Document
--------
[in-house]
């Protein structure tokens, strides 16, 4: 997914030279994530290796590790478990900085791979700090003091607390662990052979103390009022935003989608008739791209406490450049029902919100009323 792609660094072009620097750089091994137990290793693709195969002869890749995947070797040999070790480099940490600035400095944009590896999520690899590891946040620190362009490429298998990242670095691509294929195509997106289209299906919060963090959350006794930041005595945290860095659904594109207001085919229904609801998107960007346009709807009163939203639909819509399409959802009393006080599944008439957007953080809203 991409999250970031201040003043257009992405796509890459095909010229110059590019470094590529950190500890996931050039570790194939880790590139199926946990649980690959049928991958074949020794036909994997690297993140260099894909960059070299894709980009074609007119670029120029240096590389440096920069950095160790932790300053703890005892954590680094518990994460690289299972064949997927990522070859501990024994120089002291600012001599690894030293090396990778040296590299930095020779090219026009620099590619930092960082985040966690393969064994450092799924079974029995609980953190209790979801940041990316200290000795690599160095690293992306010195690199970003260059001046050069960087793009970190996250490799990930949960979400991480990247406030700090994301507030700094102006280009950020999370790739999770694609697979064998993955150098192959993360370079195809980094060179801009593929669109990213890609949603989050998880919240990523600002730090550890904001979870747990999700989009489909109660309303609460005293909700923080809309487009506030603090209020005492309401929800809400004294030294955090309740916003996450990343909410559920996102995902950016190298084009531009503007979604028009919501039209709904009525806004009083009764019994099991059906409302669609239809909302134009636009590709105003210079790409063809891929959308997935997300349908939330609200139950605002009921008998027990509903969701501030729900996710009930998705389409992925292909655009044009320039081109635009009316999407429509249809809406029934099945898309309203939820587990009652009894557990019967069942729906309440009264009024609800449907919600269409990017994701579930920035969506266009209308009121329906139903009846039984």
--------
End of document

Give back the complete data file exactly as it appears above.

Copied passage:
[in-house]
């Protein structure tokens, strides 16, 4: 997914030279994530290796590790478990900085791979700090003091607390662990052979103390009022935003989608008739791209406490450049029902919100009323 792609660094072009620097750089091994137990290793693709195969002869890749995947070797040999070790480099940490600035400095944009590896999520690899590891946040620190362009490429298998990242670095691509294929195509997106289209299906919060963090959350006794930041005595945290860095659904594109207001085919229904609801998107960007346009709807009163939203639909819509399409959802009393006080599944008439957007953080809203 991409999250970031201040003043257009992405796509890459095909010229110059590019470094590529950190500890996931050039570790194939880790590139199926946990649980690959049928991958074949020794036909994997690297993140260099894909960059070299894709980009074609007119670029120029240096590389440096920069950095160790932790300053703890005892954590680094518990994460690289299972064949997927990522070859501990024994120089002291600012001599690894030293090396990778040296590299930095020779090219026009620099590619930092960082985040966690393969064994450092799924079974029995609980953190209790979801940041990316200290000795690599160095690293992306010195690199970003260059001046050069960087793009970190996250490799990930949960979400991480990247406030700090994301507030700094102006280009950020999370790739999770694609697979064998993955150098192959993360370079195809980094060179801009593929669109990213890609949603989050998880919240990523600002730090550890904001979870747990999700989009489909109660309303609460005293909700923080809309487009506030603090209020005492309401929800809400004294030294955090309740916003996450990343909410559920996102995902950016190298084009531009503007979604028009919501039209709904009525806004009083009764019994099991059906409302669609239809909302134009636009590709105003210079790409063809891929959308997935997300349908939330609200139950605002009921008998027990509903969701501030729900996710009930998705389409992925292909655009044009320039081109635009009316999407429509249809809406029934099945898309309203939820587990009652009894557990019967069942729906309440009264009024609800449907919600269409990017994701579930920035969506266009209308009121329906139903009846039984």